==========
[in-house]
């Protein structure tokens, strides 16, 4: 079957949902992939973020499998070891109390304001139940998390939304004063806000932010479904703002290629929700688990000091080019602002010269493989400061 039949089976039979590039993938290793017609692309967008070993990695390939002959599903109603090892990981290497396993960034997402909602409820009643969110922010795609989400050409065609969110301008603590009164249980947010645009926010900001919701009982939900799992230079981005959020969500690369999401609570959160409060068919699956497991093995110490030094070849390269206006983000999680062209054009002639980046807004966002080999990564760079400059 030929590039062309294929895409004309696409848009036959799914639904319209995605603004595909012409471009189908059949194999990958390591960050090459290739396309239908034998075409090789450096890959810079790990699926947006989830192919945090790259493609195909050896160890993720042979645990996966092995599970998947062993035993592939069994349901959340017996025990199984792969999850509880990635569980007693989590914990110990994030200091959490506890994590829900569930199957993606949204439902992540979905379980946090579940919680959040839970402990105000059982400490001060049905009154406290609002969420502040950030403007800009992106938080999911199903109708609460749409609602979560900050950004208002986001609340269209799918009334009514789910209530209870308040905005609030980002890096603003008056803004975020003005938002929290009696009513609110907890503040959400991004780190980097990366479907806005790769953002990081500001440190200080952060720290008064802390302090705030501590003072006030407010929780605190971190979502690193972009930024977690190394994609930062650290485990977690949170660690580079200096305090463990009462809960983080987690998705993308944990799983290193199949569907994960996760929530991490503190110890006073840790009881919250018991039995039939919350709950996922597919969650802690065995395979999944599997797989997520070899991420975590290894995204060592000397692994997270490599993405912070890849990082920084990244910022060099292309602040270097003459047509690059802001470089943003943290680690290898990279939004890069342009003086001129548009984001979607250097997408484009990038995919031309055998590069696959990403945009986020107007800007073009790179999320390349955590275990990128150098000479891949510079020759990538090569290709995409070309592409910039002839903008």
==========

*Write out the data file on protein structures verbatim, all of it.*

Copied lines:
[in-house]
């Protein structure tokens, strides 16, 4: 079957949902992939973020499998070891109390304001139940998390939304004063806000932010479904703002290629929700688990000091080019602002010269493989400061 039949089976039979590039993938290793017609692309967008070993990695390939002959599903109603090892990981290497396993960034997402909602409820009643969110922010795609989400050409065609969110301008603590009164249980947010645009926010900001919701009982939900799992230079981005959020969500690369999401609570959160409060068919699956497991093995110490030094070849390269206006983000999680062209054009002639980046807004966002080999990564760079400059 030929590039062309294929895409004309696409848009036959799914639904319209995605603004595909012409471009189908059949194999990958390591960050090459290739396309239908034998075409090789450096890959810079790990699926947006989830192919945090790259493609195909050896160890993720042979645990996966092995599970998947062993035993592939069994349901959340017996025990199984792969999850509880990635569980007693989590914990110990994030200091959490506890994590829900569930199957993606949204439902992540979905379980946090579940919680959040839970402990105000059982400490001060049905009154406290609002969420502040950030403007800009992106938080999911199903109708609460749409609602979560900050950004208002986001609340269209799918009334009514789910209530209870308040905005609030980002890096603003008056803004975020003005938002929290009696009513609110907890503040959400991004780190980097990366479907806005790769953002990081500001440190200080952060720290008064802390302090705030501590003072006030407010929780605190971190979502690193972009930024977690190394994609930062650290485990977690949170660690580079200096305090463990009462809960983080987690998705993308944990799983290193199949569907994960996760929530991490503190110890006073840790009881919250018991039995039939919350709950996922597919969650802690065995395979999944599997797989997520070899991420975590290894995204060592000397692994997270490599993405912070890849990082920084990244910022060099292309602040270097003459047509690059802001470089943003943290680690290898990279939004890069342009003086001129548009984001979607250097997408484009990038995919031309055998590069696959990403945009986020107007800007073009790179999320390349955590275990990128150098000479891949510079020759990538090569290709995409070309592409910039002839903008």